"MY ELDEST DAUGHTER, SIR."
MR. LOWE judged from the hearty "I wish you a merry Christmas, sir," which greeted his host so frequently on the way homeward, that Mr. Kearney was on excellent terms with his neighbours. They did not wait for the procession; and, after a brisk drive of twenty minutes, the young gentleman again found himself in front of the crackling wood fire. While looking out on the snow-covered landscape, his attention was attracted by the extraordinary gait of a person approaching the house, swinging his legs and arms about in a manner impossible to be described. As he came nearer, the size and shape of the feet were particularly noticeable. And as the figure was passing the window, the fact flashed upon Mr. Henry Lowe, as if by inspiration, that after all Barney Brodherick was Wattletoes.
He had the curiosity to raise one of the windows to see what Barney meant by stopping suddenly opposite the hall-door, and holding out his hand with a coaxing wink of his little grey eyes.
Maurice Kearney's youngest son, a fat, innocent-looking boy, stood, with his shoulder leaning against the jamb of the door, picking the raisins out of a great slice of plum-cake.
"I'll bring you to hunt the wran," said Barney.
"I can go with Tom Maher," the boy replied.
"I'll give you a ride on Bobby," Barney continued, in a still more insinuating voice.
But the boy continued picking the raisins out of his plum-cake.
"Be gob, Mr. Willie, I'll—I'll show you a thrish's nist!" exclaimed Barney, in a sort of stage whisper.
The boy looked from the cake to the tempter, and hesitated.
"With five young wans in it," continued Barney, pressing the advantage he saw he had gained," feathered an' all — ready to fly."
This was too much. The thrush's nest carried the day; and Barney was in the act of taking a bite out of the plum-cake as he repassed the parlour window on his way round to the kitchen. But the promise of a thrush's nest, with five young ones in it, on a Christmas morning in our latitude, impressed Mr. Lowe with a high opinion of Barney Brodherick's powers as a diplomatist.
"Come, Mr. Lowe," said his host, as he placed a chair for him at the breakfast table, "you ought to have a good appetite by this time. I'm sorry you would not take some thing before you went out this morning."
"Oh, thank you," he replied, "but I'm all the better able to do justice to your viands now."
As the young gentleman was sitting down, Mrs. Kearney's portly figure caught his eye in the doorway. She at once walked up to him, holding out her hand, and apologised for not having been prepared to receive him properly on his arrival "But indeed," she added, "we had not the least notion that any one was coming. Why did you not write to say that Mr. Lowe would be with you?" she asked, turning to her husband.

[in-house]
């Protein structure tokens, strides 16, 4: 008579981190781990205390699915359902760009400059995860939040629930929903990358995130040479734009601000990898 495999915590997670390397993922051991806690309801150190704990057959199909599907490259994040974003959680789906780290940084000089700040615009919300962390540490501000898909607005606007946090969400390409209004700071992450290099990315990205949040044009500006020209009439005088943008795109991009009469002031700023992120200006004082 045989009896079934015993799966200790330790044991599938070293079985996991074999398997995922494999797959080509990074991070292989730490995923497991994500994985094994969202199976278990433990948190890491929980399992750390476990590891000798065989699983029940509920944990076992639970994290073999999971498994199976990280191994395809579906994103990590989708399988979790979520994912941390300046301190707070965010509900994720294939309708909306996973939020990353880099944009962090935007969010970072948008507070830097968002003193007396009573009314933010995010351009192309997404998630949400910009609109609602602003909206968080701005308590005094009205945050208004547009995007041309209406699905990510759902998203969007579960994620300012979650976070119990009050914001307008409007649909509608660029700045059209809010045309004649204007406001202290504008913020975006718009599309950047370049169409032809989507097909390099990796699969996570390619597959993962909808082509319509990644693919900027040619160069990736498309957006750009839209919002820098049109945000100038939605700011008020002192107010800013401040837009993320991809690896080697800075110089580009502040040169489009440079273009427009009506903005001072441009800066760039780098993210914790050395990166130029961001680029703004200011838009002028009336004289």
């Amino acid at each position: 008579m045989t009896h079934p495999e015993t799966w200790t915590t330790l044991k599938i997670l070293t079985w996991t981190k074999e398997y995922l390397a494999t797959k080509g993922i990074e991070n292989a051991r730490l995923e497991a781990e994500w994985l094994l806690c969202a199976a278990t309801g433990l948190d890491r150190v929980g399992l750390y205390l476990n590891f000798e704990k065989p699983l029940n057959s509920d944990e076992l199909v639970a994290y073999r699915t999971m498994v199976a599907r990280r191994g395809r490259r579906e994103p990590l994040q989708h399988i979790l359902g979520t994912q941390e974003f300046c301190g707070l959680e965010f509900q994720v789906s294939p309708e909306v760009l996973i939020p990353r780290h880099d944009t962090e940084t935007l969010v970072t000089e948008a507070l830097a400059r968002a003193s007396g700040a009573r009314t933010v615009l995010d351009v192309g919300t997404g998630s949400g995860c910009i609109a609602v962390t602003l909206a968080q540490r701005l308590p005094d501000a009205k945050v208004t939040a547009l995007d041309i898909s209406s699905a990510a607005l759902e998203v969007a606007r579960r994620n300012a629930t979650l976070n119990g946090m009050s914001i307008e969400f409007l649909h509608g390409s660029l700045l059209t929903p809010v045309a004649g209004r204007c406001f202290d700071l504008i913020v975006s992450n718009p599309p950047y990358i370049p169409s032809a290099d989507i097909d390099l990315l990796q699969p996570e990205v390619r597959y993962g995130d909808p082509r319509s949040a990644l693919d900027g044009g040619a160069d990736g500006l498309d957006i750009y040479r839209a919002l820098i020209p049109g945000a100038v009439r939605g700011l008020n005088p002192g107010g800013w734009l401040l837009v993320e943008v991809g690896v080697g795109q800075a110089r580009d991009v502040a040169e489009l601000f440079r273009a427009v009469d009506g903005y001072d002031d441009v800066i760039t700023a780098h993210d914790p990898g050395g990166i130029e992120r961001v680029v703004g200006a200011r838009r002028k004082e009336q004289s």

"Where was the use of writing, when I knew I'd be home myself before the letter," was the reply, in a rather brusque manner, which was peculiar to Maurice Kearney.
"The time," said Mr. Lowe, "is very unusual for such a visit; but you know I am a homeless wanderer at present."
"My eldest daughter, sir," said Mr. Kearney, waving his hand towards the door, near which the young lady had stopped hesitatingly for a moment.
Mrs. Kearney took her portly person out of the way; and her face beamed with pride and fondness as she surveyed the lovely girl, who, after curtseying gracefully, advanced, and, with a half-bashful smile, gave her hand to her father's guest.
The young gentleman was taken completely by surprise. He had felt some curiosity to know what sort was the face hidden by the thick veil next him in the chapel. He thought it would be rather a pleasant discovery to find that the face was a handsome one; and was quite prepared for a blooming country girl in the person of his burly host's daughter. But the lady who now stood before him would have arrested his attention anywhere. She was tall, though not of the tallest. The driven snow was not whiter than her neck and brow. A faint blush at that moment tinged her usually pale cheek, which, together with a pair of ripe, rosy lips, and eyes of heavenly blue, imparted a warmth to what otherwise might be considered the marble coldness of her almost too ideal beauty.
Mr. Henry Lowe, for once in his life, felt at a loss for something to say; but the entrance of two young girls spared him the necessity of making a speech. The taller of the two moved timidly behind her father's chair without venturing even to glance at the stranger; while the other surveyed him from head to foot, and then turned to Miss Kearney with a look of surprise if not reproach. Miss Kearney under stood the look, and said with a smile:
"Mr. Lowe, let me introduce you to my friend, Miss Grace Kiely."
"Miss Grace Kiely," said the little lady, drawing herself up to her full height, and bowing with great dignity.
She was moving away, with an air of studied gravity, when Mr. Kearney said:
"Come, Grace, sit here near me. 'Tis a long time since you and I had a talk together."
Her face lighted up at once, and, forgetting all her womanly dignity, she ran with child-like glee to the chair which he had drawn close to his own. She resumed her serious look again; but her keen sense of the ludicrous was too much for it, and one of Maurice Kearney's characteristic observations had even the effect of making our dignified young lady laugh into her cup, and spill so much of the tea that Mrs. Kearney insisted upon filling her cup again.
"How did you like the sermon, Mr. Lowe?" Miss Kearney asked.
"It was so unlike anything I ever heard before," he replied, "that I really cannot venture to give an opinion. But he certainly moved his hearers as I have never seen an audience moved by a preacher. Some passages were quite poetical; and these, I was surprised to find, produced the greatest effect. It is very strange."
"I believe," said Miss Kearney, "we Irish are a poetical people."
"I particularly admired that passage," Grace observed, with her serious look, "beginning, 'From the ripple of the rill to the rolling of the ocean; from the lily of the valley to the cedar on the mountain.' That passage was very beautiful."
"Yes, I remember that," said Mr. Lowe, with a nod and a smile, which so flattered Miss Grace's vanity that she could only preserve her look of gravity by dropping her eyelids and almost frowning. But, in spite of her efforts, a glance shot from the corner of her eye which plainly showed how gratified she was.
"She could preach the whole sermon to you," said Mr. Kearney, in his emphatic way. And then, after a pause, he added, still more emphatically: "I'd rather have her in the house than a piper."